We can share the whiskey, we can share the swine | SummitDaily.com
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We can share the whiskey, we can share the swine

JULIE SUTOR
summit daily news
Colorado whiskey is as unique as they come. Traditional American whiskeys mainly use corn as their primary grain in distilling. The distillers at Stranahans in Denver use only malted barley; a process found almost entirely in Scotland. The whiskey tour at the Frisco BBQ was sponsored by the distillery and shed light onto the complex characteristics of their libation.
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FRISCO – Colorado may be better known for its skiing than for its barbecue or its whiskey, but the Centennial State doesn’t have a short supply of either. And top-notch interpretations of both were on display at the 17th Annual Colorado BBQ Challenge in Frisco.

For the second year in a row, Frisco’s celebration of swine and sauce featured the “Rub It, Smoke It, Sip It Tour,” during which a couple dozen food and drink aficionados were entrusted with the Colorado-style secrets of smoky meats and sultry spirits.

The whiskey portion of the tour was led by self-described “supernerd” Jake Norris, the master distiller at Stranahan’s Colorado Whiskey, a small-batch distillery based in Denver. Norris, 36, let the whiskey flow freely as he discussed the particulars of water, grains, fermentation, distillation and aging. And as the tour progressed to matters of meat, the whiskey-quaffing continued, warming participants’ bellies as the late-day sunshine warmed their faces.

According to Norris, barbecue and whiskey are a match that’s hard to top.

“Barbecue is unctuous and rich, with big, strong flavors and fat,” he said. “What works really well in between bites is a little nip of whiskey to cleanse your palate. It cuts through all those rich flavors.”

And there’s a parallel between barbecue and whiskey that appeals to Norris’s nerdy side: Neither can be crafted in the Rockies like it is in its Southern strongholds. They both take some tinkering and a healthy understanding of the processes involved.

“It’s a different game up here. You can’t just take your Kentucky recipe to Colorado and expect it to work,” Norris said.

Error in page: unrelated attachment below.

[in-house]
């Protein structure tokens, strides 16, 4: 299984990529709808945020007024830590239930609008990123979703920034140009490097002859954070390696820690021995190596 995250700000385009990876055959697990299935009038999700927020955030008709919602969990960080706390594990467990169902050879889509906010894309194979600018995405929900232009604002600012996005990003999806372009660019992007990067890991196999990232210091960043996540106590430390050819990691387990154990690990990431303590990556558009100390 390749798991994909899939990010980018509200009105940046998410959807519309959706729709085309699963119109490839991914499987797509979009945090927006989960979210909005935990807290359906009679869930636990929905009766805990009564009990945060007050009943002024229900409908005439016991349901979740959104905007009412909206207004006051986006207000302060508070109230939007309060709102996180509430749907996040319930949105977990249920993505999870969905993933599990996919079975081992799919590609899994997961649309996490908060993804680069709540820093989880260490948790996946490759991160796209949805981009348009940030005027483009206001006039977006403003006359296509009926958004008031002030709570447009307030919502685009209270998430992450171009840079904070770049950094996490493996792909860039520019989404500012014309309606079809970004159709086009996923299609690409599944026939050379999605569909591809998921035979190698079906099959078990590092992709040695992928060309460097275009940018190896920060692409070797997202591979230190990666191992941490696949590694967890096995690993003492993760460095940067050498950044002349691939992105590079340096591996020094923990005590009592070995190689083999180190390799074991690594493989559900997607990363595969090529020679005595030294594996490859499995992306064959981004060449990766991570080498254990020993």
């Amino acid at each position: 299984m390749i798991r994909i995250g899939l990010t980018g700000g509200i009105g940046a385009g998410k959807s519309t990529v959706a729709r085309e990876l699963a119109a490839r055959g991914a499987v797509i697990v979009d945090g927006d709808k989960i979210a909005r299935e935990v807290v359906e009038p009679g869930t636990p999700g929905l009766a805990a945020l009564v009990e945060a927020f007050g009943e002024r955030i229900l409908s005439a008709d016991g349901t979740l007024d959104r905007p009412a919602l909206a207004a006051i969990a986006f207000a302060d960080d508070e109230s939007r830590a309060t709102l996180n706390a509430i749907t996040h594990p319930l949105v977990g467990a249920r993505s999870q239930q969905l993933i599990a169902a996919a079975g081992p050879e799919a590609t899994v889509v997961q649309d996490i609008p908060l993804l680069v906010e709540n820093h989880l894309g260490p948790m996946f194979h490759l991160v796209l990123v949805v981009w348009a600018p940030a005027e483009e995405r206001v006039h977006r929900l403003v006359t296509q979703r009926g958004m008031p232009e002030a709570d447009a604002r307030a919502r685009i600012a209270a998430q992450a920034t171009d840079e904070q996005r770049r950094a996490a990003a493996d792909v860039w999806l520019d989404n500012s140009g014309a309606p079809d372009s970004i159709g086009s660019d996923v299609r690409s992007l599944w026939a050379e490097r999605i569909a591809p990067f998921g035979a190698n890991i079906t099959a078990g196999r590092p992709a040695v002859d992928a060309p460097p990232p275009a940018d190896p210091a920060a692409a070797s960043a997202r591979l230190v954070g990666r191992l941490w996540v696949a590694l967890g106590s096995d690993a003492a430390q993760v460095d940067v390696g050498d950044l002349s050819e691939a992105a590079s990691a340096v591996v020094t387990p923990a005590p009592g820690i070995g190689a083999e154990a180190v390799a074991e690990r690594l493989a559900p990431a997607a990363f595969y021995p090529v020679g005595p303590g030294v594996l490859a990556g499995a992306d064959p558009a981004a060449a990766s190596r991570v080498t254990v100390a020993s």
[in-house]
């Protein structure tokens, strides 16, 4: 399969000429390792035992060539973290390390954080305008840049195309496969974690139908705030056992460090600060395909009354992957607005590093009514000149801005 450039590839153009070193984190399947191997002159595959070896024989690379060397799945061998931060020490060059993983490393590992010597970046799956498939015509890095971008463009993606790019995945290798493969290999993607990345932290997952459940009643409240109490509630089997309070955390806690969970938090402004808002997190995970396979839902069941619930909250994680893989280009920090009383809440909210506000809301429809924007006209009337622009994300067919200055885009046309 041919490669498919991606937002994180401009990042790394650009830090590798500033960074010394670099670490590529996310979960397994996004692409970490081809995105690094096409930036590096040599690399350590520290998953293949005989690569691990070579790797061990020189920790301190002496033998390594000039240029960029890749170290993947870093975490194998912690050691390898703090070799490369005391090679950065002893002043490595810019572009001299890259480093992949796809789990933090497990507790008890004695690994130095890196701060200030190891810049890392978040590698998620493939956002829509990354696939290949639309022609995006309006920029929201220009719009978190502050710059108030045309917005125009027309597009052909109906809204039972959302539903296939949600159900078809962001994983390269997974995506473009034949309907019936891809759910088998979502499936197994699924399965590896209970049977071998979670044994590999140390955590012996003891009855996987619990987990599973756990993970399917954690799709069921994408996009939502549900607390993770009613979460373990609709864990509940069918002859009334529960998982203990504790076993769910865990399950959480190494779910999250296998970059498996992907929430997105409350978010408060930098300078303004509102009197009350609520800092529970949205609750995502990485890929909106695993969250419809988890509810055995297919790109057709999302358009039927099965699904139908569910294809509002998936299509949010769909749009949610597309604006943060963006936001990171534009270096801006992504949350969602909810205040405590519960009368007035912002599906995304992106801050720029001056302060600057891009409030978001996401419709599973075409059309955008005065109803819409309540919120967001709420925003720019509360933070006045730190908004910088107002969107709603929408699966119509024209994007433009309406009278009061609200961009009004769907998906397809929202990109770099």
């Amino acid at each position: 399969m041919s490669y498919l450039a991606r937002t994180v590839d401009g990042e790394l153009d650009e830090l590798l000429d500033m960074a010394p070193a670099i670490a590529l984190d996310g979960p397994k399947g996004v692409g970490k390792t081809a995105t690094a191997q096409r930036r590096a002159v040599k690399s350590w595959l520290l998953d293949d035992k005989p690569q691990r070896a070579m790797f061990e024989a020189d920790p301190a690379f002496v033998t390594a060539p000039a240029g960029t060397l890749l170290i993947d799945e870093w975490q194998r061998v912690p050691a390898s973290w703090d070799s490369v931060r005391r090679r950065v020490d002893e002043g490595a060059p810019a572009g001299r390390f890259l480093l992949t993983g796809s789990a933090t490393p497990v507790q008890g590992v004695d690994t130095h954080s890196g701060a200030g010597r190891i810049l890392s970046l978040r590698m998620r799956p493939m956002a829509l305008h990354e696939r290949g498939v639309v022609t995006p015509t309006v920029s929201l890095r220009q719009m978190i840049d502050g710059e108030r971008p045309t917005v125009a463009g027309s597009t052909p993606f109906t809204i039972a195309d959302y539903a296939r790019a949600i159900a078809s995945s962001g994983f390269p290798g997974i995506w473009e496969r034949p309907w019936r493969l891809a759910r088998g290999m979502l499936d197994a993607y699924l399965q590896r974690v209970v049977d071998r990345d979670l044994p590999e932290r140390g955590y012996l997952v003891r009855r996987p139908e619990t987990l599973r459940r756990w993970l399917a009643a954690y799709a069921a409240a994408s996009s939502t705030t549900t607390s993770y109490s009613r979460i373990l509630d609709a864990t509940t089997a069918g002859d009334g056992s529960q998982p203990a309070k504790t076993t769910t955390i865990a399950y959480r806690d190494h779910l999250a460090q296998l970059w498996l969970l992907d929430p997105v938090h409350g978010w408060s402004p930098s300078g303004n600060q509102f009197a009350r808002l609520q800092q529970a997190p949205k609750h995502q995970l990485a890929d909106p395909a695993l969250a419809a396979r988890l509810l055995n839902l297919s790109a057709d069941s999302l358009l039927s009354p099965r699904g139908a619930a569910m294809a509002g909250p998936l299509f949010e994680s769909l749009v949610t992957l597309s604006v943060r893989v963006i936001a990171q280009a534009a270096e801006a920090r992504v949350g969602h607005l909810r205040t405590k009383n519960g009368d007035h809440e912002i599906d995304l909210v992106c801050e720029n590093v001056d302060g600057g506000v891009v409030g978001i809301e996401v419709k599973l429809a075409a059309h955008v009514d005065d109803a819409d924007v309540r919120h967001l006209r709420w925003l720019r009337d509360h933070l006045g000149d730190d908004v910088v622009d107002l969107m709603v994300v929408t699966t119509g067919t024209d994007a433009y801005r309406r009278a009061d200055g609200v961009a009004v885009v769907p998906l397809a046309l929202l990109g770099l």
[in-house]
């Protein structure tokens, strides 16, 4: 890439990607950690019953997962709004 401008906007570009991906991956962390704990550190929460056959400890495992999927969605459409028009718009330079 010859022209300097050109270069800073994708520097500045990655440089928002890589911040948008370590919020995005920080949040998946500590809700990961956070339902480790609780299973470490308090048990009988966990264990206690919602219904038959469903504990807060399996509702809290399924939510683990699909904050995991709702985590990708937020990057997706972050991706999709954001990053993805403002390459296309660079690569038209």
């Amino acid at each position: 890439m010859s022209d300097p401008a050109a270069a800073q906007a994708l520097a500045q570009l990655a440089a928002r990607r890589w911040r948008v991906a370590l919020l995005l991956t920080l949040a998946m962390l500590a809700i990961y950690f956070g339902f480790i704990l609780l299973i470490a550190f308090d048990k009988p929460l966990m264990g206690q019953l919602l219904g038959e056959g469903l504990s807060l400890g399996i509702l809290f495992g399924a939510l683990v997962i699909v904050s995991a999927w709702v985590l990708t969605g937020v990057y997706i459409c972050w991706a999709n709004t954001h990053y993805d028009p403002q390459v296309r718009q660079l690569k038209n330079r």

In the barbecue realm, the Rocky Mountain climate requires at least an hour more of smoking time, according to Norris, who is an avid amateur barbecuer himself. As for whiskey, the aging process begs for that sticky Southern air, so Stranahan’s solves that problem by racking its barrels in a heated, humidified warehouse that never drops below 68 degrees.

Other than that, Norris contends that Colorado is uniquely suited to producing some of the best whiskey in the world. One of the biggest factors is the purity of the water.

“Colorado water is incredible – the whole rest of the country’s water supply is downstream from us. If you’re a camper, you know what that means,” Norris said.

Just as important is the quality of the grain. The company uses 100 percent Rocky Mountain malted barley, 80 percent of which comes from Colorado. Many other whiskeys are more commonly distilled from fermented corn and other grains, such as rye or wheat.

Norris considers his process a “terroir approach” to whiskey, whereby a sipper can taste the distinct character of the land and water in every glass.

The only part of the established whiskey equation Stranahan’s didn’t change was the barrels. It uses 100 percent new American white oak, heavily charred.

“The barrels we’re using are the quintessential American whiskey barrels that everyone uses, from Jack Daniel’s on down to us,” Norris said.

Oak is high in sugars and vanillin – the same compound that gives the vanilla bean its distinctive flavor. Charring the barrels results in caramelization of the natural sugars in the oak and a layer of activated carbon. The carbon removes impurities in the spirit during its two-year-minimum aging process, making it smoother. The caramelized sugar and vanillin impart the whiskey’s golden-brown hue and about two-thirds of its flavor.

“The remaining flavor comes from the barley. That’s the magic you just can’t mess with or improve upon,” Norris said.

Barrels are never reused. The distillery sells most of them, but the lucky ones end up (where else?) broken down and tossed into Norris’s backyard barbecue smoker.

SDN reporter Julie Sutor can be reached at (970) 668-4630 or

jsutor@summitdaily.com.


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